Standoff: Players dig in over A-league salary cap freeze

Professional Footballers Australia (PFA) remains at loggerheads with A-League clubs and the game's governing body over the allocation of revenue.

A mass meeting tonight of the PFA A-League, Socceroos and Matildas members rejected a collective bargaining agreement with Football Federation Australia.

The proposed A-League salary cap freeze remains the chief sticking point with no resolution in sight after clubs earlier labelled the union’s demands as “unrealistic”.

The current CBA expired on Tuesday while the Matildas agreement winds up on July 31.

A-League boss Damien de Bohun has dismissed suggestions of a "salary freeze" but PFA Chief Executive Adam Vivian said players remain resolute.

“The PFA went into the negotiations with the intention of establishing a ‘whole of game’ collective bargaining agreement with Football Federation Australia (FFA) to cover all Socceroos, Matildas and A-League players," Vivian said.

He added: “Clearly the players cannot accept this proposal.

“The proposed A-League salary cap freeze remains a significant issue to overcome in the negotiations. FFA’s refusal to contract to a model that guarantees the players receive a fair and equitable share of revenue is unacceptable.

“The flexibilities contained in the proposal fail to provide the players with the same level of economic certainty afforded to A-League clubs, nor do they address the players’ concerns regarding short-term contracting and the precarious nature of the career path.

Football Federation Australia and A-League clubs had reaffirmed the previously offered collective bargaining agreement is still on the table.

But PFA President Matt McKay said the players were united in seeking an agreement that continued to build on the growth achieved under the previous CBA.

“The game has never generated more revenue than it does now and the losses attributable to some clubs are unrelated to player payments,” McKay said. “They are purely the result of mismanagement and poor governance.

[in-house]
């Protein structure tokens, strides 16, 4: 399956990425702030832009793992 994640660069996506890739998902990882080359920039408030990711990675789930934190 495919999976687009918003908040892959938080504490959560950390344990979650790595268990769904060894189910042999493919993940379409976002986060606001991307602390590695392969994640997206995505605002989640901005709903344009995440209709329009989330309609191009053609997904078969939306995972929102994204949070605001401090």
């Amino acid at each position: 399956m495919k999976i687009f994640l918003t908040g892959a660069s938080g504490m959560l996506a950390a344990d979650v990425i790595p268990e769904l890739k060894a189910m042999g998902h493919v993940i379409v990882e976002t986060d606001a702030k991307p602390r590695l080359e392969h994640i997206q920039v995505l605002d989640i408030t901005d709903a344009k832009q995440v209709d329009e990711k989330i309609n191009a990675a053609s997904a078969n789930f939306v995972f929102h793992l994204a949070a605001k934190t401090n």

“The players have been the most consistent voice in Australian football in advocating for measures that ensure the wellbeing of the game and the wellbeing of the players. Our claims are affordable, expertly devised and continue to safeguard the interests of all stakeholders.

PFA Executive member Kathryn Gill added: “The Matildas have shown the world what the nation’s elite female players are capable, this follows our men’s exceptional results with Australia now the Champions of Asia for both club and country.

“The Matildas currently undertake a full-time workload for part-time wages, whilst in the A-League as of June 1 over a quarter of the competitions’ players were out of contract and facing a hugely uncertain future. Despite this the players have continued perform.”

PFA Executive member and Socceroos captain Mile Jedinak backed Gill’s comments and said the players would not accept a proposal that restricted the prospect of growth.

“The players are determined to establish an agreement that ensures our national teams can compete and excel on the world stage and allows our clubs to continue to thrive in Asia.

“The players remain committed to continuing negotiations with FFA and will not waiver in their pursuit of an agreement that delivers on Australian football’s enormous potential.”

Vivian said the players were committed to:

•             building the economic strength of Australian football;

•             establishing a genuine career path, in terms of remuneration, player development and wellbeing programs;

•             ensuring Australian footballs’ international competitiveness; and

•             enhancing the attractiveness of the code.

Instead, he said, the current proposal:

•             reduces Socceroos payments, which fails to acknowledge their recent outstanding performances;

•             freezes the A-League salary cap for the next three seasons, despite four years of wage restraint;

•             inadequately address the players’ concerns regarding the short-term and precarious nature of their career path; and

•             does not meaningful address the significant issues the players continue to face in transition from the sport.